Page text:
"For us to disregard culture is to disregard the practice of being incarnational, since
being incarnational involves awareness of the culture around us."
-- Jeff W., Nazarene Bible College student
Are you a visual learner? If so, you'll like this week's reading about culture. This section of our textbook is chock full of diagrams!
Well, elegance is one idea of what "culture" means. In fact, Southern Nazarene University's motto is: "Character, Culture, Christ." The middle word of that motto does mean refinement and manners and learning (including reading lots of thick books).
However, "culture" also has a broader meaning. It's that broader meaning which carries tremendous significance for global evangelism.
In its broader terms, culture has been called by Louis Luzbetak "a socially shared design for living." It includes those learned patterns of life and the material culture that support them. Among the items in this box called culture we find verbal and non-verbal communication, food, music and the other arts, decision making processes, gender roles, use of time, making a living, transportation systems, and the ways we initiate and cultivate relationships.
"Culture," anthropologist Philip Bock has written, "is what makes you a stranger when you are far from home." [ see PowerPoint slide ]
I wanted to come up with ten distinct reasons to study culture. So far, I have five. Help me out. Add some more:
If we are to imitate Jesus in being involved in incarnational ministry, we must see culture as an important factor.
If we are to bond with the people to whom God sends us, we must "tabernacle" with them in the phraseology of John 1:14. As Dr. Doug Samples used to remind ministerial students at Southern Nazarene University: "People act in ways that makes sense to them."
One of the readings for week 2 mentioned Roland Allen and his book Missionary Methods: St. Paul's or Ours? The article writer urged us to follow Allen's urging to allow the Holy Spirit to lead the churches we plant "to develop (their) own forms of polity, ministry, worship, and life." Does this mean a totally hands-off work in which anything goes?
Let's look at some practical things:
I'm not pointing out the architecture, music or social ills examples to criticize. I use them to illustrate how easy it is for the gospel message to show up in foreign garb. We don't want that to happen. We want to be communicating with people in their heart language.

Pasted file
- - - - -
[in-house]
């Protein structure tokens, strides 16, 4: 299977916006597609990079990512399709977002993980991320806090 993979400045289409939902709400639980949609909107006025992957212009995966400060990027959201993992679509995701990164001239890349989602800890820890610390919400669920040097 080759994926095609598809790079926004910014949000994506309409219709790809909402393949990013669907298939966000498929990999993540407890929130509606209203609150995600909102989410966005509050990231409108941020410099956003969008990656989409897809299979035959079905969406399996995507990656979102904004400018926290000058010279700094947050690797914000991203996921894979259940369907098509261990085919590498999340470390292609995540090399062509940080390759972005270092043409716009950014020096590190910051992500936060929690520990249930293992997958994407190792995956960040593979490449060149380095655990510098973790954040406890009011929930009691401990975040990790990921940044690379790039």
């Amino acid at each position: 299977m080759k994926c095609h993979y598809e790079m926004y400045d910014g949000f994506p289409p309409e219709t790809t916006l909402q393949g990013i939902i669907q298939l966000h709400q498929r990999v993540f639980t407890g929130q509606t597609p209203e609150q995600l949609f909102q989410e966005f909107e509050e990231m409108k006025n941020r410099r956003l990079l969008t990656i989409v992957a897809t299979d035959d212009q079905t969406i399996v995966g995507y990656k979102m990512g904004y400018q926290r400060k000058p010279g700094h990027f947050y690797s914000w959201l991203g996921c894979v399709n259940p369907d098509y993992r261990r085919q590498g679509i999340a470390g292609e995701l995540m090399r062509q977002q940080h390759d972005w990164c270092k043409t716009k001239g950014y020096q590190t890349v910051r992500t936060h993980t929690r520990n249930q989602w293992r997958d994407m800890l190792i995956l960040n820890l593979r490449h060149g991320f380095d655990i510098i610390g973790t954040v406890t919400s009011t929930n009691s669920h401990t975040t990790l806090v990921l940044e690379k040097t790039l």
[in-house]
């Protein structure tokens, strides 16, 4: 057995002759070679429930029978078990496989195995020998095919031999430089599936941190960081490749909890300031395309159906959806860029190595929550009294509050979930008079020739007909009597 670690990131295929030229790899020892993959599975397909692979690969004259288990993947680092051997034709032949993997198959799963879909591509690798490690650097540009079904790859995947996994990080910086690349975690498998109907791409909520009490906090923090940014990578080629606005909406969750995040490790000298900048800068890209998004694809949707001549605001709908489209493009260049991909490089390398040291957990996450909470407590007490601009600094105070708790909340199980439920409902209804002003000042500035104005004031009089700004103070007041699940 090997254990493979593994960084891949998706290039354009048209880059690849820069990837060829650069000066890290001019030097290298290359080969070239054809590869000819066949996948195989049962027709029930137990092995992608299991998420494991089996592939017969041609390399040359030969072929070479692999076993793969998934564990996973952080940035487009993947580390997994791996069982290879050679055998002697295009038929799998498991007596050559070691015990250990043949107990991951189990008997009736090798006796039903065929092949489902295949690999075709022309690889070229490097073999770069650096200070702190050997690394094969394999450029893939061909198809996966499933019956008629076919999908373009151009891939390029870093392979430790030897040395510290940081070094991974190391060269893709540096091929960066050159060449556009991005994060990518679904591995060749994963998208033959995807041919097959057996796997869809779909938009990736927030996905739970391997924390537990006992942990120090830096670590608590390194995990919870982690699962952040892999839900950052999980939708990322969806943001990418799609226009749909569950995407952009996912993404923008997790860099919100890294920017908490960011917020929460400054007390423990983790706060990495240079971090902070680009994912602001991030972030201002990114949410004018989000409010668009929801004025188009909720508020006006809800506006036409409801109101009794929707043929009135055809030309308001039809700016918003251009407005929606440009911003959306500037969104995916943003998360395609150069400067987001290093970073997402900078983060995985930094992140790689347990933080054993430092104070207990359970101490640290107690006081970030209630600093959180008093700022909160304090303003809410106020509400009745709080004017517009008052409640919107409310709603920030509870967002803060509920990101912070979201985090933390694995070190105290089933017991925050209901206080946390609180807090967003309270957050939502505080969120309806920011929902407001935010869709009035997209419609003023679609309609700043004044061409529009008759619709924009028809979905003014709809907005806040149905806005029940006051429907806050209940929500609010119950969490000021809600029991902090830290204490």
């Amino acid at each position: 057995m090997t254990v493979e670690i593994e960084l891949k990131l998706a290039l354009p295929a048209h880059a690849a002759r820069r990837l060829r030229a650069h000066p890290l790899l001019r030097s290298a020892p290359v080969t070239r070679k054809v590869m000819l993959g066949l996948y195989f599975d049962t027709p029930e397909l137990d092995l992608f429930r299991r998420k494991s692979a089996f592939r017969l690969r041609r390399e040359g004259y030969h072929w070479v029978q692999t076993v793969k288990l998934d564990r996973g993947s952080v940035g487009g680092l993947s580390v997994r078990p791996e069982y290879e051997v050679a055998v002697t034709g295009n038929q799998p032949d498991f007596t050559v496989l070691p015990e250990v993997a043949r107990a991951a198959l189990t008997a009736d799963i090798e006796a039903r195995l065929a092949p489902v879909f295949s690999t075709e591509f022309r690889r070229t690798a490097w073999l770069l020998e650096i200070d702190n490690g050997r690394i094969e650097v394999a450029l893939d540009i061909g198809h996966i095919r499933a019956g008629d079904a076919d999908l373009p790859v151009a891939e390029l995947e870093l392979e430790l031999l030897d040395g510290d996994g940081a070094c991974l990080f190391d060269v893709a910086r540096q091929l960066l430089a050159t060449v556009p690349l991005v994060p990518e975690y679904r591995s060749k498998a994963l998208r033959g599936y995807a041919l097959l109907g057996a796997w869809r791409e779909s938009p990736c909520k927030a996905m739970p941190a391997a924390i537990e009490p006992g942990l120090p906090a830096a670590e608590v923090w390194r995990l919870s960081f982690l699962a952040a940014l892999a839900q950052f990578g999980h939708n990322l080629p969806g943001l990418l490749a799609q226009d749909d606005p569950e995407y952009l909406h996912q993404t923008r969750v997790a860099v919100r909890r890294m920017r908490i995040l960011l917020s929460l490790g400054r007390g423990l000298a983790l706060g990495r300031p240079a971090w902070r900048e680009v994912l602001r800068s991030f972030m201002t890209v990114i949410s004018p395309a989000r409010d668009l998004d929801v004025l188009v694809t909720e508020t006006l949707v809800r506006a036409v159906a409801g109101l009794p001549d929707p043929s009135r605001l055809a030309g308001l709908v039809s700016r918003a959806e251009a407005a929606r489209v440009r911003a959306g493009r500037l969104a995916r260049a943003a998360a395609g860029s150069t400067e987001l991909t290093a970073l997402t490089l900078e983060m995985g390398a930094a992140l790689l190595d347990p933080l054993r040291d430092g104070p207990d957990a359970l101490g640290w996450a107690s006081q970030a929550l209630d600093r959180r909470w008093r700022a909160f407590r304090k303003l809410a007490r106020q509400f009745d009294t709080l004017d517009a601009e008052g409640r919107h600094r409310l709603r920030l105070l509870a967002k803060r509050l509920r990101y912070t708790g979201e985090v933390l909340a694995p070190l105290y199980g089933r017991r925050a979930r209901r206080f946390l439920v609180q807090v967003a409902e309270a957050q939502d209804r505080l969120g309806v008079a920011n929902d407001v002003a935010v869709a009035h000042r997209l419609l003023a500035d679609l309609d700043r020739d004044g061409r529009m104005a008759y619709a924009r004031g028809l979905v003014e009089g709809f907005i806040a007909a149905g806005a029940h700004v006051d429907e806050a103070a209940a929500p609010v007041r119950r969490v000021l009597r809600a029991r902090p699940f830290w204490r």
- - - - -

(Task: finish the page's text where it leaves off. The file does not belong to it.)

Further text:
It's for that reason that Hudson Taylor adopted Chinese dress and hair style (Chinese males in the 19th century wore long gowns and had their hair braided in long pig-tails). Taylor was ridiculed by westerners, including other missionaries, but the Chinese did not receive from him a gospel clothed in foreign dress.
When I talk about culture and the gospel I'm not calling for us to back away from anything we hold dear. I'm not calling for us to start sliding down a slippery slope of compromise on basic values. Instead, I'm calling for us to be engaged in calling peoples everywhere to be reconciled with Christ and to live a holy lifestyle.
Certainly, there are things in every culture that run cross-grain to gospel essentials. Cannibalism runs counter to the respect for the brotherhood of humanity to which we are called. So, we are called to be change agents in every culture. However, what we are out to do is to proclaim that one can be most authentically a Haitian or an Italian or a Chinese when one becomes reconciled to his or her Creator through Jesus Christ.
By no means. There are values in every culture which will be enhanced by the coming of Christianity. There are also things in every culture which will be condemned when the gospel message arrives. We cannot be ethnocentric (judging elements of another culture by the yardstick of our own). By the same token, there are some absolutes in culture which help us see how God's design for human beings should be lived out in every culture.
-- Howard Culbertson
Global evangelism course resources: Course home page Attendance policy Connection problems Incomplete work Time requirements Learning habits
Lectures: 1. Biblical foundations 2. History 3. Culture 4. Strategy, part I 5. Strategy, part II 6. Nazarene missions Time requirements
Cultural Anthropology course resources: Cultural Bingo icebreaker Bwanda Fusa game Case studies Christianity and culture Course home page Culture shock Ethnocentrism and monoculturalism Exam study guides Iceberg and concentric circles models of culture Light bulb illustration: What do you see? My own culture shock PowerPoint presentations used in class Reading report Reentry: Coming home Research paper topic suggestions
Readings Communication "Contextualization" Enculturation/Acculturation "Ethics of change" "Mission" "Points of view" "Responsibility" "Value"
Harvesters needed Are the "heathen" lost? Answers to an oft-asked question Do you have a missions call?